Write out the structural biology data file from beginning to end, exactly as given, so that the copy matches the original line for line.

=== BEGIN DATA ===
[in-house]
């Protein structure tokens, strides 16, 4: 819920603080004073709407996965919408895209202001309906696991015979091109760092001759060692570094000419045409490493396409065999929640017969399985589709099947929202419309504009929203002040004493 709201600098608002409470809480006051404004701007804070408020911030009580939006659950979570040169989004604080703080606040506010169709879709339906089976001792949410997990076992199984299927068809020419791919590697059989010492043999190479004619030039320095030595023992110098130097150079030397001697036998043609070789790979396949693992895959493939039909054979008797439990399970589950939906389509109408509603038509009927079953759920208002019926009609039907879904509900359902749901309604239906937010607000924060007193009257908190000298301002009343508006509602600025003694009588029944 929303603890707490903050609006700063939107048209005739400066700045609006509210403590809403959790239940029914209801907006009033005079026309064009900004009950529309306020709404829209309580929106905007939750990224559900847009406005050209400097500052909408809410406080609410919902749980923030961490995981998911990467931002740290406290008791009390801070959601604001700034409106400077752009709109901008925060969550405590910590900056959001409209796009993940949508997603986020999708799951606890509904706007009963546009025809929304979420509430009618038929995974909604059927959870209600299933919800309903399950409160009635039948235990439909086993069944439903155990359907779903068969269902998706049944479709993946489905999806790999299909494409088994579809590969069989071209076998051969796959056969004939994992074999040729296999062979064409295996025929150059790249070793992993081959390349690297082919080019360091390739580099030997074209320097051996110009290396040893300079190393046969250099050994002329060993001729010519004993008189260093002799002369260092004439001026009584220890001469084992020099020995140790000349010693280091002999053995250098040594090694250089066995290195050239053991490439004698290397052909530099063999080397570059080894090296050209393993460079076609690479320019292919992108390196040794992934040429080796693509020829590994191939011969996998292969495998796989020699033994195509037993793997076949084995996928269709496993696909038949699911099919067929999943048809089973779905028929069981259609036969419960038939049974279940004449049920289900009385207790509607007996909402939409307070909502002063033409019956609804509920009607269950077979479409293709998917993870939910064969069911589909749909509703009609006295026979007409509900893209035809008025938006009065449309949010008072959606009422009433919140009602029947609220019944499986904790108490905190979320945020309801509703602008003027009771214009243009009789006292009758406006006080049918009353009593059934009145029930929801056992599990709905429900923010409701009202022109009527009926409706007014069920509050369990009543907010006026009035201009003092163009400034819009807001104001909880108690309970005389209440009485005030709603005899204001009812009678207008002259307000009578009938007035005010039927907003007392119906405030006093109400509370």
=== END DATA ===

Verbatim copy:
[in-house]
């Protein structure tokens, strides 16, 4: 819920603080004073709407996965919408895209202001309906696991015979091109760092001759060692570094000419045409490493396409065999929640017969399985589709099947929202419309504009929203002040004493 709201600098608002409470809480006051404004701007804070408020911030009580939006659950979570040169989004604080703080606040506010169709879709339906089976001792949410997990076992199984299927068809020419791919590697059989010492043999190479004619030039320095030595023992110098130097150079030397001697036998043609070789790979396949693992895959493939039909054979008797439990399970589950939906389509109408509603038509009927079953759920208002019926009609039907879904509900359902749901309604239906937010607000924060007193009257908190000298301002009343508006509602600025003694009588029944 929303603890707490903050609006700063939107048209005739400066700045609006509210403590809403959790239940029914209801907006009033005079026309064009900004009950529309306020709404829209309580929106905007939750990224559900847009406005050209400097500052909408809410406080609410919902749980923030961490995981998911990467931002740290406290008791009390801070959601604001700034409106400077752009709109901008925060969550405590910590900056959001409209796009993940949508997603986020999708799951606890509904706007009963546009025809929304979420509430009618038929995974909604059927959870209600299933919800309903399950409160009635039948235990439909086993069944439903155990359907779903068969269902998706049944479709993946489905999806790999299909494409088994579809590969069989071209076998051969796959056969004939994992074999040729296999062979064409295996025929150059790249070793992993081959390349690297082919080019360091390739580099030997074209320097051996110009290396040893300079190393046969250099050994002329060993001729010519004993008189260093002799002369260092004439001026009584220890001469084992020099020995140790000349010693280091002999053995250098040594090694250089066995290195050239053991490439004698290397052909530099063999080397570059080894090296050209393993460079076609690479320019292919992108390196040794992934040429080796693509020829590994191939011969996998292969495998796989020699033994195509037993793997076949084995996928269709496993696909038949699911099919067929999943048809089973779905028929069981259609036969419960038939049974279940004449049920289900009385207790509607007996909402939409307070909502002063033409019956609804509920009607269950077979479409293709998917993870939910064969069911589909749909509703009609006295026979007409509900893209035809008025938006009065449309949010008072959606009422009433919140009602029947609220019944499986904790108490905190979320945020309801509703602008003027009771214009243009009789006292009758406006006080049918009353009593059934009145029930929801056992599990709905429900923010409701009202022109009527009926409706007014069920509050369990009543907010006026009035201009003092163009400034819009807001104001909880108690309970005389209440009485005030709603005899204001009812009678207008002259307000009578009938007035005010039927907003007392119906405030006093109400509370």